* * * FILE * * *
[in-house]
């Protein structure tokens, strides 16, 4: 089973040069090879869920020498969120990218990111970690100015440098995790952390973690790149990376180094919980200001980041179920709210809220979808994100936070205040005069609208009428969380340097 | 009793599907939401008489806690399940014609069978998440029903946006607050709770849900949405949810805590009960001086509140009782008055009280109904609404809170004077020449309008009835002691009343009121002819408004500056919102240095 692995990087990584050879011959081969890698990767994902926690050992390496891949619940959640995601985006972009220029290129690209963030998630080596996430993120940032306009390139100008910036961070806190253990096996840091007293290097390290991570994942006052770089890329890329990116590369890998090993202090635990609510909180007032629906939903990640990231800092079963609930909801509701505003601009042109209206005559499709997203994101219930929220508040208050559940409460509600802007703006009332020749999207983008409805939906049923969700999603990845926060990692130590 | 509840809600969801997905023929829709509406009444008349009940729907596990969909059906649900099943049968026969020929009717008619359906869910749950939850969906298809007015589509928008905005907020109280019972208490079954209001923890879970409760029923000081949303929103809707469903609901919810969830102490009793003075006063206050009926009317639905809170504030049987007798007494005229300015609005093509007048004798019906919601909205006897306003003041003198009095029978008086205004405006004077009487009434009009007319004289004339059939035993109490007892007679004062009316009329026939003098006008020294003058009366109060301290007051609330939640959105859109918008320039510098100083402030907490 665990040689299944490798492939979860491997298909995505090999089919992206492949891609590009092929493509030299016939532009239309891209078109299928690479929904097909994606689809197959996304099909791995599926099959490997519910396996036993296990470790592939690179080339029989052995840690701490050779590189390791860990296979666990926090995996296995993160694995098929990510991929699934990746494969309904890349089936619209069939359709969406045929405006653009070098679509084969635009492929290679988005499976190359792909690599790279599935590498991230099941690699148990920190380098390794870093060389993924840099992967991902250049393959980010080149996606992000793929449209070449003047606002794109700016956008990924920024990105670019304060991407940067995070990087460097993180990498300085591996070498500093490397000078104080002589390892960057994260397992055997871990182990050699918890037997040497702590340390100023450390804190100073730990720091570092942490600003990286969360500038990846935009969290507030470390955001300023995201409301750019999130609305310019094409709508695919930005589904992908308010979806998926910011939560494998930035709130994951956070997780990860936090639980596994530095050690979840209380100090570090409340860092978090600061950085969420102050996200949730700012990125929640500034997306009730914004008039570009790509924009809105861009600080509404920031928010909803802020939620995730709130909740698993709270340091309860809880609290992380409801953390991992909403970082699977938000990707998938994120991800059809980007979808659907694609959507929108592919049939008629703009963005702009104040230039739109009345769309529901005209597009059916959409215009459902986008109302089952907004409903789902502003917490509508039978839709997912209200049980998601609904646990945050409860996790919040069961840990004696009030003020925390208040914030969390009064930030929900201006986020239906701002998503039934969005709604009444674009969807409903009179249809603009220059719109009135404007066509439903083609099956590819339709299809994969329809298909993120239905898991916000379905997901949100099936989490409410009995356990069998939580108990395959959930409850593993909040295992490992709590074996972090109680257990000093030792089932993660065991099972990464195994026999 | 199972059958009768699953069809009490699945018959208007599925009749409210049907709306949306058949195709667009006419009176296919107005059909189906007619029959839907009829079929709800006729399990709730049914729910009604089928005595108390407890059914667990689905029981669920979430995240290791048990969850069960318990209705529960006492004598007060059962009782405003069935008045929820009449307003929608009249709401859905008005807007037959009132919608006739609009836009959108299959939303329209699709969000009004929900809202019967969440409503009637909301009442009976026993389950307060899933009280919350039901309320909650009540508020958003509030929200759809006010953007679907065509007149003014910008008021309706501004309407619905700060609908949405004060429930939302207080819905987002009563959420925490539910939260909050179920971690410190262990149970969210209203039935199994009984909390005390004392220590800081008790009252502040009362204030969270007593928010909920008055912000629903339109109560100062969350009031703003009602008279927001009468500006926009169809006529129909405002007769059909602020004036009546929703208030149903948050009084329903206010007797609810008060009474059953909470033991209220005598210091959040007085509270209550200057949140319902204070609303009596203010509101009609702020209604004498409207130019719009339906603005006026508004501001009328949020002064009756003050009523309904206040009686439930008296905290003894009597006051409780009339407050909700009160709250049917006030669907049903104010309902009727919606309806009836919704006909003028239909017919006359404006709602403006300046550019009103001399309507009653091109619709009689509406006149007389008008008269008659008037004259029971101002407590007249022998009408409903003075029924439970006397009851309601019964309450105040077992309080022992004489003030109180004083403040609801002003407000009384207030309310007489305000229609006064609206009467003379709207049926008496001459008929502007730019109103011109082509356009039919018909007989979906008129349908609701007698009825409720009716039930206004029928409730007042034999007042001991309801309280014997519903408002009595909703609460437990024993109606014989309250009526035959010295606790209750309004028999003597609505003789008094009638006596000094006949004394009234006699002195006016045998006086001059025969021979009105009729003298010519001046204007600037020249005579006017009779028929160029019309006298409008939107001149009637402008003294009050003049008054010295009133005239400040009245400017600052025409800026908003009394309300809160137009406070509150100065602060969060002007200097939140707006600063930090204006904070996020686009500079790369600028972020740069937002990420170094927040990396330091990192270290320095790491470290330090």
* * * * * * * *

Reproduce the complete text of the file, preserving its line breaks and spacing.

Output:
[in-house]
């Protein structure tokens, strides 16, 4: 089973040069090879869920020498969120990218990111970690100015440098995790952390973690790149990376180094919980200001980041179920709210809220979808994100936070205040005069609208009428969380340097 | 009793599907939401008489806690399940014609069978998440029903946006607050709770849900949405949810805590009960001086509140009782008055009280109904609404809170004077020449309008009835002691009343009121002819408004500056919102240095 692995990087990584050879011959081969890698990767994902926690050992390496891949619940959640995601985006972009220029290129690209963030998630080596996430993120940032306009390139100008910036961070806190253990096996840091007293290097390290991570994942006052770089890329890329990116590369890998090993202090635990609510909180007032629906939903990640990231800092079963609930909801509701505003601009042109209206005559499709997203994101219930929220508040208050559940409460509600802007703006009332020749999207983008409805939906049923969700999603990845926060990692130590 | 509840809600969801997905023929829709509406009444008349009940729907596990969909059906649900099943049968026969020929009717008619359906869910749950939850969906298809007015589509928008905005907020109280019972208490079954209001923890879970409760029923000081949303929103809707469903609901919810969830102490009793003075006063206050009926009317639905809170504030049987007798007494005229300015609005093509007048004798019906919601909205006897306003003041003198009095029978008086205004405006004077009487009434009009007319004289004339059939035993109490007892007679004062009316009329026939003098006008020294003058009366109060301290007051609330939640959105859109918008320039510098100083402030907490 665990040689299944490798492939979860491997298909995505090999089919992206492949891609590009092929493509030299016939532009239309891209078109299928690479929904097909994606689809197959996304099909791995599926099959490997519910396996036993296990470790592939690179080339029989052995840690701490050779590189390791860990296979666990926090995996296995993160694995098929990510991929699934990746494969309904890349089936619209069939359709969406045929405006653009070098679509084969635009492929290679988005499976190359792909690599790279599935590498991230099941690699148990920190380098390794870093060389993924840099992967991902250049393959980010080149996606992000793929449209070449003047606002794109700016956008990924920024990105670019304060991407940067995070990087460097993180990498300085591996070498500093490397000078104080002589390892960057994260397992055997871990182990050699918890037997040497702590340390100023450390804190100073730990720091570092942490600003990286969360500038990846935009969290507030470390955001300023995201409301750019999130609305310019094409709508695919930005589904992908308010979806998926910011939560494998930035709130994951956070997780990860936090639980596994530095050690979840209380100090570090409340860092978090600061950085969420102050996200949730700012990125929640500034997306009730914004008039570009790509924009809105861009600080509404920031928010909803802020939620995730709130909740698993709270340091309860809880609290992380409801953390991992909403970082699977938000990707998938994120991800059809980007979808659907694609959507929108592919049939008629703009963005702009104040230039739109009345769309529901005209597009059916959409215009459902986008109302089952907004409903789902502003917490509508039978839709997912209200049980998601609904646990945050409860996790919040069961840990004696009030003020925390208040914030969390009064930030929900201006986020239906701002998503039934969005709604009444674009969807409903009179249809603009220059719109009135404007066509439903083609099956590819339709299809994969329809298909993120239905898991916000379905997901949100099936989490409410009995356990069998939580108990395959959930409850593993909040295992490992709590074996972090109680257990000093030792089932993660065991099972990464195994026999 | 199972059958009768699953069809009490699945018959208007599925009749409210049907709306949306058949195709667009006419009176296919107005059909189906007619029959839907009829079929709800006729399990709730049914729910009604089928005595108390407890059914667990689905029981669920979430995240290791048990969850069960318990209705529960006492004598007060059962009782405003069935008045929820009449307003929608009249709401859905008005807007037959009132919608006739609009836009959108299959939303329209699709969000009004929900809202019967969440409503009637909301009442009976026993389950307060899933009280919350039901309320909650009540508020958003509030929200759809006010953007679907065509007149003014910008008021309706501004309407619905700060609908949405004060429930939302207080819905987002009563959420925490539910939260909050179920971690410190262990149970969210209203039935199994009984909390005390004392220590800081008790009252502040009362204030969270007593928010909920008055912000629903339109109560100062969350009031703003009602008279927001009468500006926009169809006529129909405002007769059909602020004036009546929703208030149903948050009084329903206010007797609810008060009474059953909470033991209220005598210091959040007085509270209550200057949140319902204070609303009596203010509101009609702020209604004498409207130019719009339906603005006026508004501001009328949020002064009756003050009523309904206040009686439930008296905290003894009597006051409780009339407050909700009160709250049917006030669907049903104010309902009727919606309806009836919704006909003028239909017919006359404006709602403006300046550019009103001399309507009653091109619709009689509406006149007389008008008269008659008037004259029971101002407590007249022998009408409903003075029924439970006397009851309601019964309450105040077992309080022992004489003030109180004083403040609801002003407000009384207030309310007489305000229609006064609206009467003379709207049926008496001459008929502007730019109103011109082509356009039919018909007989979906008129349908609701007698009825409720009716039930206004029928409730007042034999007042001991309801309280014997519903408002009595909703609460437990024993109606014989309250009526035959010295606790209750309004028999003597609505003789008094009638006596000094006949004394009234006699002195006016045998006086001059025969021979009105009729003298010519001046204007600037020249005579006017009779028929160029019309006298409008939107001149009637402008003294009050003049008054010295009133005239400040009245400017600052025409800026908003009394309300809160137009406070509150100065602060969060002007200097939140707006600063930090204006904070996020686009500079790369600028972020740069937002990420170094927040990396330091990192270290320095790491470290330090």